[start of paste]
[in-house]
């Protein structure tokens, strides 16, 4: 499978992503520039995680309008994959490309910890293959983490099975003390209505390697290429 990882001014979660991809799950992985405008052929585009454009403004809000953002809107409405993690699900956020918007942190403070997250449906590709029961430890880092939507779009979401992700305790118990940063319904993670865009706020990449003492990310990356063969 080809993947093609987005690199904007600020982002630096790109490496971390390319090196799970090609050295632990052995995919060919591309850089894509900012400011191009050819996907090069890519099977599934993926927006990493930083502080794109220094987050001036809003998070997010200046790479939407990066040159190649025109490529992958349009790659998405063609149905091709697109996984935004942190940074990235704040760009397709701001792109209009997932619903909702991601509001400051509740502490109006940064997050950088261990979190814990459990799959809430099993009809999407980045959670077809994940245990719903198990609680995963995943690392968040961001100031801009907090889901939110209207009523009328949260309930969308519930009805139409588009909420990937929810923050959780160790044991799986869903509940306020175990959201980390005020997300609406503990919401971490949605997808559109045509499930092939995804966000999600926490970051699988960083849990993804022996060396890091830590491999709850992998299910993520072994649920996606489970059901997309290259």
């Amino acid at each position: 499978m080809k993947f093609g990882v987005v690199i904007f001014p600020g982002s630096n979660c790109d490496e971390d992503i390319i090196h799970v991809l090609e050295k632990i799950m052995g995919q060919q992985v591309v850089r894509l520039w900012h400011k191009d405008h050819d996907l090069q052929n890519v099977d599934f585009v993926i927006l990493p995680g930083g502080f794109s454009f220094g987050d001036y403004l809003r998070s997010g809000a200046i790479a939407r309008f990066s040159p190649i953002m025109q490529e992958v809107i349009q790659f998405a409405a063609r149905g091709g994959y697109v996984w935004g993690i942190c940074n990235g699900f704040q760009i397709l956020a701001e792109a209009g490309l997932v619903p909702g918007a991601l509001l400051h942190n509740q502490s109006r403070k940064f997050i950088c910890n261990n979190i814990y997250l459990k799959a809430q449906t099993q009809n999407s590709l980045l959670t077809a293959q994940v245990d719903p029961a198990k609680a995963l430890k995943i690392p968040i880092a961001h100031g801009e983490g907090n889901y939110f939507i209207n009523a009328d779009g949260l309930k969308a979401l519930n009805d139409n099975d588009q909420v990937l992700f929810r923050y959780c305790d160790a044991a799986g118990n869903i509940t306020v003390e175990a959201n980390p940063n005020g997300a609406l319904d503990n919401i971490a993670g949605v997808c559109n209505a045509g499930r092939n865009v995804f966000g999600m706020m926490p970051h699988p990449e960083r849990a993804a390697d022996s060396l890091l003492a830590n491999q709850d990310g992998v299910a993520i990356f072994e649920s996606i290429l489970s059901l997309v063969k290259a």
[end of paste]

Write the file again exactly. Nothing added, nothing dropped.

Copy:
[in-house]
């Protein structure tokens, strides 16, 4: 499978992503520039995680309008994959490309910890293959983490099975003390209505390697290429 990882001014979660991809799950992985405008052929585009454009403004809000953002809107409405993690699900956020918007942190403070997250449906590709029961430890880092939507779009979401992700305790118990940063319904993670865009706020990449003492990310990356063969 080809993947093609987005690199904007600020982002630096790109490496971390390319090196799970090609050295632990052995995919060919591309850089894509900012400011191009050819996907090069890519099977599934993926927006990493930083502080794109220094987050001036809003998070997010200046790479939407990066040159190649025109490529992958349009790659998405063609149905091709697109996984935004942190940074990235704040760009397709701001792109209009997932619903909702991601509001400051509740502490109006940064997050950088261990979190814990459990799959809430099993009809999407980045959670077809994940245990719903198990609680995963995943690392968040961001100031801009907090889901939110209207009523009328949260309930969308519930009805139409588009909420990937929810923050959780160790044991799986869903509940306020175990959201980390005020997300609406503990919401971490949605997808559109045509499930092939995804966000999600926490970051699988960083849990993804022996060396890091830590491999709850992998299910993520072994649920996606489970059901997309290259």
């Amino acid at each position: 499978m080809k993947f093609g990882v987005v690199i904007f001014p600020g982002s630096n979660c790109d490496e971390d992503i390319i090196h799970v991809l090609e050295k632990i799950m052995g995919q060919q992985v591309v850089r894509l520039w900012h400011k191009d405008h050819d996907l090069q052929n890519v099977d599934f585009v993926i927006l990493p995680g930083g502080f794109s454009f220094g987050d001036y403004l809003r998070s997010g809000a200046i790479a939407r309008f990066s040159p190649i953002m025109q490529e992958v809107i349009q790659f998405a409405a063609r149905g091709g994959y697109v996984w935004g993690i942190c940074n990235g699900f704040q760009i397709l956020a701001e792109a209009g490309l997932v619903p909702g918007a991601l509001l400051h942190n509740q502490s109006r403070k940064f997050i950088c910890n261990n979190i814990y997250l459990k799959a809430q449906t099993q009809n999407s590709l980045l959670t077809a293959q994940v245990d719903p029961a198990k609680a995963l430890k995943i690392p968040i880092a961001h100031g801009e983490g907090n889901y939110f939507i209207n009523a009328d779009g949260l309930k969308a979401l519930n009805d139409n099975d588009q909420v990937l992700f929810r923050y959780c305790d160790a044991a799986g118990n869903i509940t306020v003390e175990a959201n980390p940063n005020g997300a609406l319904d503990n919401i971490a993670g949605v997808c559109n209505a045509g499930r092939n865009v995804f966000g999600m706020m926490p970051h699988p990449e960083r849990a993804a390697d022996s060396l890091l003492a830590n491999q709850d990310g992998v299910a993520i990356f072994e649920s996606i290429l489970s059901l997309v063969k290259a």